The big difference between stocks and cryptocurrencies at the conceptual level is that the latter does not give the right to a share in a startup. If the investor owns 1% of the shares, he also owns 1% of the company. In case of bankruptcy, the investor has the right to receive 1% of the remaining assets (after the payment of priority debts) and the right to vote at general meetings of shareholders.

On the other hand, an investor who owns some cryptocurrency does not have any rights to the assets of the company that issued it and does not participate in the voting. However, some argue that ownership and voting rights are irrelevant, as investors are primarily interested in the return on investment, rather than in participating in the management of the company or participating in its assets.

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Dividends

Another difference between shares and cryptocurrencies is that shares provide an opportunity to receive dividends. Usually, successful companies pay annual dividends to shareholders. As a rule, their value does not exceed a few percents of the share value. The Board of Directors brings the number of dividends to the General Meeting of Shareholders for discussion.

In the cryptocurrency world, there is no concept of dividends (except for a couple of cases — for example, KuCoin platform tokens). It should be noted that sometimes the cryptocurrency is divided into two or more varieties. This process is called “fork” and some aspects resemble dividends.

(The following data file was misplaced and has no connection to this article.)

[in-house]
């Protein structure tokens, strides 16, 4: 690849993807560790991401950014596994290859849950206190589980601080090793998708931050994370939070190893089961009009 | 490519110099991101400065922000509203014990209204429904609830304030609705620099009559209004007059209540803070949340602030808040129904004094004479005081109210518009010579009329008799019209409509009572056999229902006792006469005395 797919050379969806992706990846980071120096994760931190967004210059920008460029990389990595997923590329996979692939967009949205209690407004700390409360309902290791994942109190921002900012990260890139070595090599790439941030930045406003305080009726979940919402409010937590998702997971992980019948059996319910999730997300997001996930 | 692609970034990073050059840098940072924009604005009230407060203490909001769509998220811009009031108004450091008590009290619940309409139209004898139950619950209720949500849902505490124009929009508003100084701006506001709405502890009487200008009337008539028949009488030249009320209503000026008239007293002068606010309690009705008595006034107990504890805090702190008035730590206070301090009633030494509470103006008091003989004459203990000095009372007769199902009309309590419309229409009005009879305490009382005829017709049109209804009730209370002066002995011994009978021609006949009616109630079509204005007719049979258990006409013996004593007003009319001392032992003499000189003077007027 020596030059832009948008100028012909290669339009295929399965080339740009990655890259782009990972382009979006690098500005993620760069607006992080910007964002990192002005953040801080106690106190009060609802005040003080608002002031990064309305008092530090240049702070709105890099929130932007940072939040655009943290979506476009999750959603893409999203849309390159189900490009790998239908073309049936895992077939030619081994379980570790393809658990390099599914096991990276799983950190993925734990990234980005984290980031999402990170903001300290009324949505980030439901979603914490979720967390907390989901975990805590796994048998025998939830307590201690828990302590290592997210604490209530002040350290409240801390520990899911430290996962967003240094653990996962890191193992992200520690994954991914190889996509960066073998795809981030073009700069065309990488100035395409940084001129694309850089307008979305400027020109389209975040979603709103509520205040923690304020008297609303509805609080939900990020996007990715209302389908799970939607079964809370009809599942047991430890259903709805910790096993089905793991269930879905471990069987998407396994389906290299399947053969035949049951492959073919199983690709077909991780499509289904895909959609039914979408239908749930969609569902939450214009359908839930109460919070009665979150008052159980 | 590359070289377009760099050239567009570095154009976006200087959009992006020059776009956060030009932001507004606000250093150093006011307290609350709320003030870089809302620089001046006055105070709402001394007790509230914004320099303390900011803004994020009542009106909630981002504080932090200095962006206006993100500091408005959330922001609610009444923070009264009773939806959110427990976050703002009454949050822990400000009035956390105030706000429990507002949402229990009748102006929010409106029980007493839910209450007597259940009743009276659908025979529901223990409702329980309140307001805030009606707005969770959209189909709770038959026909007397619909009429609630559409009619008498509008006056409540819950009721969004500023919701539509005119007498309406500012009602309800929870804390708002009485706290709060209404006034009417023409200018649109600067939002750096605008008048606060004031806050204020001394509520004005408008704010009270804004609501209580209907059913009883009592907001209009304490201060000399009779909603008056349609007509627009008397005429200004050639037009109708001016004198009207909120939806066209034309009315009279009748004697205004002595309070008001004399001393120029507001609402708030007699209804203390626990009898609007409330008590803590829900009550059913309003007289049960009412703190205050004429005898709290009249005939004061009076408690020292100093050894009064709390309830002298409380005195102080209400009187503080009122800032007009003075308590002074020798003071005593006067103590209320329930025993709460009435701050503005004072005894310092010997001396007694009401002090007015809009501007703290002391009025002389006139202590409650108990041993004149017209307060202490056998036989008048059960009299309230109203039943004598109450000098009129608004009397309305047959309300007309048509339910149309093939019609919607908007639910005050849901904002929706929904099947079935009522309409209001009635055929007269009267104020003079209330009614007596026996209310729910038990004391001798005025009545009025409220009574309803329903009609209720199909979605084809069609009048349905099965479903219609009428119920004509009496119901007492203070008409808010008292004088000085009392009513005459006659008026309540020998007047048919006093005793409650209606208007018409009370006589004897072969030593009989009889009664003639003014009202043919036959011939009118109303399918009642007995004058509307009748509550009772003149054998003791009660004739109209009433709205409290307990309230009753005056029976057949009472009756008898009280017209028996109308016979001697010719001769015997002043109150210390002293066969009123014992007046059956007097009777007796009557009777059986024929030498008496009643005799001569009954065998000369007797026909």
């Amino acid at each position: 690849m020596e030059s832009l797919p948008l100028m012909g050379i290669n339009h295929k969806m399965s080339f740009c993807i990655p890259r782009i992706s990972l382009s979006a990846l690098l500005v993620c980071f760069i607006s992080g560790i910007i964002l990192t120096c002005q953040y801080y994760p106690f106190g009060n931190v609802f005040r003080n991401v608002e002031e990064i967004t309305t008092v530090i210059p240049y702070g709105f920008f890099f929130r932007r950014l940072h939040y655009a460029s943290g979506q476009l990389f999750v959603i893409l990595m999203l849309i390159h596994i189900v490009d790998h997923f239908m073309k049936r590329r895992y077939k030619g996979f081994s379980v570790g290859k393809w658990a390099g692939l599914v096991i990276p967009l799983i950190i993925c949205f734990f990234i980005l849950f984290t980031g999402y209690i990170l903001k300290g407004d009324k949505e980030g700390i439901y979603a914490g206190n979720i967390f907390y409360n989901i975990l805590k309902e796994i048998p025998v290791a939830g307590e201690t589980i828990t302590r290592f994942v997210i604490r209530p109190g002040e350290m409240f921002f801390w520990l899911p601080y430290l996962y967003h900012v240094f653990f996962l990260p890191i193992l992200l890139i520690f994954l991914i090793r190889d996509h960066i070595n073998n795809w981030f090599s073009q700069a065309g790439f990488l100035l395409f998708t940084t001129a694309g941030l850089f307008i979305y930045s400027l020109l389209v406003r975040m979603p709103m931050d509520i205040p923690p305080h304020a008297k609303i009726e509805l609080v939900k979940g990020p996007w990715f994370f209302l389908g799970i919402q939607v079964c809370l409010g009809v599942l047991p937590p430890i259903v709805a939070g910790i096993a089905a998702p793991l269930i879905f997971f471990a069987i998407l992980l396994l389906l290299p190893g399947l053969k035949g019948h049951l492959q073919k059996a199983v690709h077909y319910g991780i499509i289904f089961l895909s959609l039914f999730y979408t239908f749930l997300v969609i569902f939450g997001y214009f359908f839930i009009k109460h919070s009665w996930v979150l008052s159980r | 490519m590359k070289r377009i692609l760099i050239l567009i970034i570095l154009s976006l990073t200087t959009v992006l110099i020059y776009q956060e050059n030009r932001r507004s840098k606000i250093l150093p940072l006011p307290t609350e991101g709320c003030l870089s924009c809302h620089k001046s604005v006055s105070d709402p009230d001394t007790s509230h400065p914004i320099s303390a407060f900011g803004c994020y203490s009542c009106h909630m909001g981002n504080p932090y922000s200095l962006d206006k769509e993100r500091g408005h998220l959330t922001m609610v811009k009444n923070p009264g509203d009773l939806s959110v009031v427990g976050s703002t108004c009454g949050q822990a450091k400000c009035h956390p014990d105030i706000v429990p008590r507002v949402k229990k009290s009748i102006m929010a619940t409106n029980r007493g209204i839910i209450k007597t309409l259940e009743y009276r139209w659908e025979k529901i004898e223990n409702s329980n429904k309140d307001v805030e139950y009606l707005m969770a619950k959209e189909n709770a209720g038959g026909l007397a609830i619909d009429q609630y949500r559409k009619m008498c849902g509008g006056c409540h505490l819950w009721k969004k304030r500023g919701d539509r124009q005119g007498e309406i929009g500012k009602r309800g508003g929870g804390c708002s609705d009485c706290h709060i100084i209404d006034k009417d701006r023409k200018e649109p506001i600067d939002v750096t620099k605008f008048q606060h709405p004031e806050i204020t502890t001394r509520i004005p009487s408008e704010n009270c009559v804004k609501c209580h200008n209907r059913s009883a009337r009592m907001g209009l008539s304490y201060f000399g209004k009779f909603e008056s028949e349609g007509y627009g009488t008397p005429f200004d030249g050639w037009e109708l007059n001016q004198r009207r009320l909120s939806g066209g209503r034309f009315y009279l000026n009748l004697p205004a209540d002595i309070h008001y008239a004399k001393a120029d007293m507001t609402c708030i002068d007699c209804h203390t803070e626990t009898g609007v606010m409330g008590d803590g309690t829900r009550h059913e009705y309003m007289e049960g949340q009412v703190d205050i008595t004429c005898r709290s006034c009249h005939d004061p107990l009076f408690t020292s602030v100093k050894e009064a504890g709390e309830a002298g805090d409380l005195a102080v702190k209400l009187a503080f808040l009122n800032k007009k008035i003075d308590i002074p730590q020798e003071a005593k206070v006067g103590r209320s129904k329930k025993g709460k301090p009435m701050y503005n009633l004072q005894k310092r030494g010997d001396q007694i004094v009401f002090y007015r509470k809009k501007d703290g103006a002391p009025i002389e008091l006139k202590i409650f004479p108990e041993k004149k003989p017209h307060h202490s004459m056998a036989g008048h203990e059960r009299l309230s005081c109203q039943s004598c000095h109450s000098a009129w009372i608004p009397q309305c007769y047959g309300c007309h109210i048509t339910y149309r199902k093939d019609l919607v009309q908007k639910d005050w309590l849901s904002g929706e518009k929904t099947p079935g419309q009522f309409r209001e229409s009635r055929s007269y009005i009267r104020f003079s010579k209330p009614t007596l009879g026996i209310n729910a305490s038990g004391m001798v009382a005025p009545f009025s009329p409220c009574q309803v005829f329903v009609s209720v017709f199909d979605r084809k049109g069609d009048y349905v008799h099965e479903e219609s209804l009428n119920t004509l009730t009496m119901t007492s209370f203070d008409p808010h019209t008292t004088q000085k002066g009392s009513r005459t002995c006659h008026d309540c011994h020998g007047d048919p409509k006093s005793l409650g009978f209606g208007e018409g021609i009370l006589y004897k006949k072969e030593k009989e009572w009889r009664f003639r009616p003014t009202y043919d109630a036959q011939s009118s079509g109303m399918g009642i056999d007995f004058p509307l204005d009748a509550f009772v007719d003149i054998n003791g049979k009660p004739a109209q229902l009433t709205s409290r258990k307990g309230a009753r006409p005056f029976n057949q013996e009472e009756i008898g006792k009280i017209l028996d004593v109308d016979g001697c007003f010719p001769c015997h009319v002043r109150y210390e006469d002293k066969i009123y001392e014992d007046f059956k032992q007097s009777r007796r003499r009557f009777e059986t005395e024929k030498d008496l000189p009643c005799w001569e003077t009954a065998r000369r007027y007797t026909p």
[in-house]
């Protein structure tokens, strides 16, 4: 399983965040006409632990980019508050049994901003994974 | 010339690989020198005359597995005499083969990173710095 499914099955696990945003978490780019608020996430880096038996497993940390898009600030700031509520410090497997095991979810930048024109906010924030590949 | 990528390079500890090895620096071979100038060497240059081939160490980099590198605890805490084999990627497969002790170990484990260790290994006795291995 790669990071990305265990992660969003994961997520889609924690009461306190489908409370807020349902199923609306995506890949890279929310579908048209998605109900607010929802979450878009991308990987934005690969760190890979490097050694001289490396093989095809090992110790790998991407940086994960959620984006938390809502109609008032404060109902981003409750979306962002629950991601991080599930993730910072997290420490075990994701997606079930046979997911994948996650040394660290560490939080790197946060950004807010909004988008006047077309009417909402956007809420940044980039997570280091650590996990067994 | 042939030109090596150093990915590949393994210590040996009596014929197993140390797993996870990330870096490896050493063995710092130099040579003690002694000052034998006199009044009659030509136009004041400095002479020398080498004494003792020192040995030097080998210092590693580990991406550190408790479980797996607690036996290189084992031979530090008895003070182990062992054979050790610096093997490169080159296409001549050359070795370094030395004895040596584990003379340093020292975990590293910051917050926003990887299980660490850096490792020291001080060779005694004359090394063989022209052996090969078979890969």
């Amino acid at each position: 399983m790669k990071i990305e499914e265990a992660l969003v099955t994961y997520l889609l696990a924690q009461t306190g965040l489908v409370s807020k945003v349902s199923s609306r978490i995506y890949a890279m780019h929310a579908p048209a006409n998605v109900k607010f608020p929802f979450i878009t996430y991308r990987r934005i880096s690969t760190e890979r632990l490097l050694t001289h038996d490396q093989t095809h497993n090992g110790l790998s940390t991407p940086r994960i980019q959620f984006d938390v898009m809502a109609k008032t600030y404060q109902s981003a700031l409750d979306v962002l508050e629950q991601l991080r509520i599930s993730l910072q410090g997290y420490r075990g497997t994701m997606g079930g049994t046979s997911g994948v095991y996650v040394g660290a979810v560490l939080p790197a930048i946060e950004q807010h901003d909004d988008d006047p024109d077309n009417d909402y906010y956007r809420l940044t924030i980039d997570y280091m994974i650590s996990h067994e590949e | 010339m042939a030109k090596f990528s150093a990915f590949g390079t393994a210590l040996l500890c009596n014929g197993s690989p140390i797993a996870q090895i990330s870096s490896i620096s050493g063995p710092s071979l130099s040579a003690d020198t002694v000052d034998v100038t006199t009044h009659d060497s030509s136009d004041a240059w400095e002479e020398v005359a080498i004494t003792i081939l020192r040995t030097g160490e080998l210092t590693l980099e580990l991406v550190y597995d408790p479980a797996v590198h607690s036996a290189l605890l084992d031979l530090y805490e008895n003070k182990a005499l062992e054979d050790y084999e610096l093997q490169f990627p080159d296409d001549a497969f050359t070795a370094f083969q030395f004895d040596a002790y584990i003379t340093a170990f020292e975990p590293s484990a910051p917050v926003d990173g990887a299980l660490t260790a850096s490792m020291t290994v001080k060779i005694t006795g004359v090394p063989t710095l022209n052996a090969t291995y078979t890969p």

Insider trading

Another important difference is that stocks are strictly regulated. There are many rules and regulations concerning what companies and investors in the stock market should and should not do. For example, the rules prohibit trading based on insider information (inside information that may affect the price of a company's shares). In other words, an investor cannot use the information at his disposal to obtain an advantage.

However, there are no such restrictions in the cryptocurrency market. This can be illustrated by an example:

Robert works for some ABC company. She has issued shares traded on the stock exchange and tokens traded on the cryptographic exchanges. Robert learns that ABC has developed an ultra-efficient and revolutionary technology, which is scheduled to be announced on Wednesday. If Robert buys shares on Tuesday, he may be held liable for trading based on insider information. However, if Robert buys tokens, it will be impossible to punish him - and he will be able to make a good profit by selling them after the announcement on Wednesday.

Financial reporting

Another important part of the regulation is the rules for the periodic allocation of financial reporting. As already mentioned, public companies are obliged to publish quarterly and annual reports. It shows how the company has developed over a certain period of time and how it will develop in the future according to management estimates. If a company has reason to believe that forecasts are wrong, it should issue a revised announcement.

Companies that have issued their own tokens are not required to provide such financial information, publish their forecasts and amend them.